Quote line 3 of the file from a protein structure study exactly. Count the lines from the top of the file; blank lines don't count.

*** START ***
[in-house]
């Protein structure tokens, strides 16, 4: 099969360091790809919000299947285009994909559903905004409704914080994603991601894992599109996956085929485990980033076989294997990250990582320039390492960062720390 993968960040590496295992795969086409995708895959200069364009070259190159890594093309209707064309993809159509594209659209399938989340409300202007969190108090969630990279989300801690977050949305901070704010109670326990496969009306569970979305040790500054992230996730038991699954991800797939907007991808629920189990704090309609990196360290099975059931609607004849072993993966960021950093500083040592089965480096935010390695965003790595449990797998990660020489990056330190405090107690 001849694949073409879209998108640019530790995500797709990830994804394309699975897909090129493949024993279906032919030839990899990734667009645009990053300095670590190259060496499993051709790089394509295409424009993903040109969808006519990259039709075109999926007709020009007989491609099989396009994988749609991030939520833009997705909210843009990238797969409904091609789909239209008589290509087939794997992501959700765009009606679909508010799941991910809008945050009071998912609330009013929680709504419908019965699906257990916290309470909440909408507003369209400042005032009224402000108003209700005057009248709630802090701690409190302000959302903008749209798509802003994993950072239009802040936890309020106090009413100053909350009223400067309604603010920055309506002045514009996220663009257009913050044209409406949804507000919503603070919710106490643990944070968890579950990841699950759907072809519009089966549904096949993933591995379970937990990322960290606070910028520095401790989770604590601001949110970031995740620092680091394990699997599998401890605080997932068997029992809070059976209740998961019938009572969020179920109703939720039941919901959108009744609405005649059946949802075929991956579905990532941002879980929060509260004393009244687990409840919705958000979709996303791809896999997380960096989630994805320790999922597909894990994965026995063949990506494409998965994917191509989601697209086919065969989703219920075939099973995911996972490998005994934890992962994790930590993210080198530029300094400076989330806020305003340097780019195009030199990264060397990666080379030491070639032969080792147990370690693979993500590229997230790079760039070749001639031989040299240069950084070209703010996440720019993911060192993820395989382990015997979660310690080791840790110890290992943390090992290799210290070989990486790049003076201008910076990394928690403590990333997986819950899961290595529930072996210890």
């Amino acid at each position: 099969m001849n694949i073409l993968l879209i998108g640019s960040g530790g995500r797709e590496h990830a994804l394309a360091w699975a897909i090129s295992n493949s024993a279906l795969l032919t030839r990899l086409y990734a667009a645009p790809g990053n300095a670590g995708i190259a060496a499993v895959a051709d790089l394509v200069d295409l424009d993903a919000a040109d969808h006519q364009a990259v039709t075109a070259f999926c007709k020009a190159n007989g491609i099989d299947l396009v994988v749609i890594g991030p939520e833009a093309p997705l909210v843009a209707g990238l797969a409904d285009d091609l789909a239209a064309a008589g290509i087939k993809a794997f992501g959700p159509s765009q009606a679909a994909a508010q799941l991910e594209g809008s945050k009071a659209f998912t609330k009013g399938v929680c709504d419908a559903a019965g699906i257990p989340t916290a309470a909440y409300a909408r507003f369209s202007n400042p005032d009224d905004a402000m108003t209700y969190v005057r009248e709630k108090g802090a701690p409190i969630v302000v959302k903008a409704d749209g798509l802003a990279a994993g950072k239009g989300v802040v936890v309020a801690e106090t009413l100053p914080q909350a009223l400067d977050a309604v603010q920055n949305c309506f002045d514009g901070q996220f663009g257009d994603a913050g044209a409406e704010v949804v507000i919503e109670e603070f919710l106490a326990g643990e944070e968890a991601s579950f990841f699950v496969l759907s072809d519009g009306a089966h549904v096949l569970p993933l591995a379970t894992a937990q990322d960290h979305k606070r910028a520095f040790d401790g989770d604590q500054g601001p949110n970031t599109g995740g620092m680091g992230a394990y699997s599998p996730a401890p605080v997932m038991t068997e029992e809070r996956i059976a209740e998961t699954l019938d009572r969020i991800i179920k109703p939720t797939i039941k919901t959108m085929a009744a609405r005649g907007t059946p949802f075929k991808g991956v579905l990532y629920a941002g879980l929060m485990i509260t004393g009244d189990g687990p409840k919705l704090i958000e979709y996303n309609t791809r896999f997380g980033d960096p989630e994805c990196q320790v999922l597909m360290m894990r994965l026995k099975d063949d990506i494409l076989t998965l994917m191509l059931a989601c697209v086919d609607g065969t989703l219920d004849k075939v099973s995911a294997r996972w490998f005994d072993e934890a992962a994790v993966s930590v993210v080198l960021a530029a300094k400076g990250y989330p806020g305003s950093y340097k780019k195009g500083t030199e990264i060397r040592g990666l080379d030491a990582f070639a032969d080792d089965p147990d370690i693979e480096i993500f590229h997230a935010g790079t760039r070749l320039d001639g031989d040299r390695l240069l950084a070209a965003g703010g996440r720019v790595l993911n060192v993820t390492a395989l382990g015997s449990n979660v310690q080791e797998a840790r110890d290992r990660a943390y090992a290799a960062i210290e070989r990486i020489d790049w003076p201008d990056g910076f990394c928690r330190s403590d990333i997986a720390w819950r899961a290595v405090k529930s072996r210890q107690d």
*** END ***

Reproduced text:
């Amino acid at each position: 099969m001849n694949i073409l993968l879209i998108g640019s960040g530790g995500r797709e590496h990830a994804l394309a360091w699975a897909i090129s295992n493949s024993a279906l795969l032919t030839r990899l086409y990734a667009a645009p790809g990053n300095a670590g995708i190259a060496a499993v895959a051709d790089l394509v200069d295409l424009d993903a919000a040109d969808h006519q364009a990259v039709t075109a070259f999926c007709k020009a190159n007989g491609i099989d299947l396009v994988v749609i890594g991030p939520e833009a093309p997705l909210v843009a209707g990238l797969a409904d285009d091609l789909a239209a064309a008589g290509i087939k993809a794997f992501g959700p159509s765009q009606a679909a994909a508010q799941l991910e594209g809008s945050k009071a659209f998912t609330k009013g399938v929680c709504d419908a559903a019965g699906i257990p989340t916290a309470a909440y409300a909408r507003f369209s202007n400042p005032d009224d905004a402000m108003t209700y969190v005057r009248e709630k108090g802090a701690p409190i969630v302000v959302k903008a409704d749209g798509l802003a990279a994993g950072k239009g989300v802040v936890v309020a801690e106090t009413l100053p914080q909350a009223l400067d977050a309604v603010q920055n949305c309506f002045d514009g901070q996220f663009g257009d994603a913050g044209a409406e704010v949804v507000i919503e109670e603070f919710l106490a326990g643990e944070e968890a991601s579950f990841f699950v496969l759907s072809d519009g009306a089966h549904v096949l569970p993933l591995a379970t894992a937990q990322d960290h979305k606070r910028a520095f040790d401790g989770d604590q500054g601001p949110n970031t599109g995740g620092m680091g992230a394990y699997s599998p996730a401890p605080v997932m038991t068997e029992e809070r996956i059976a209740e998961t699954l019938d009572r969020i991800i179920k109703p939720t797939i039941k919901t959108m085929a009744a609405r005649g907007t059946p949802f075929k991808g991956v579905l990532y629920a941002g879980l929060m485990i509260t004393g009244d189990g687990p409840k919705l704090i958000e979709y996303n309609t791809r896999f997380g980033d960096p989630e994805c990196q320790v999922l597909m360290m894990r994965l026995k099975d063949d990506i494409l076989t998965l994917m191509l059931a989601c697209v086919d609607g065969t989703l219920d004849k075939v099973s995911a294997r996972w490998f005994d072993e934890a992962a994790v993966s930590v993210v080198l960021a530029a300094k400076g990250y989330p806020g305003s950093y340097k780019k195009g500083t030199e990264i060397r040592g990666l080379d030491a990582f070639a032969d080792d089965p147990d370690i693979e480096i993500f590229h997230a935010g790079t760039r070749l320039d001639g031989d040299r390695l240069l950084a070209a965003g703010g996440r720019v790595l993911n060192v993820t390492a395989l382990g015997s449990n979660v310690q080791e797998a840790r110890d290992r990660a943390y090992a290799a960062i210290e070989r990486i020489d790049w003076p201008d990056g910076f990394c928690r330190s403590d990333i997986a720390w819950r899961a290595v405090k529930s072996r210890q107690d």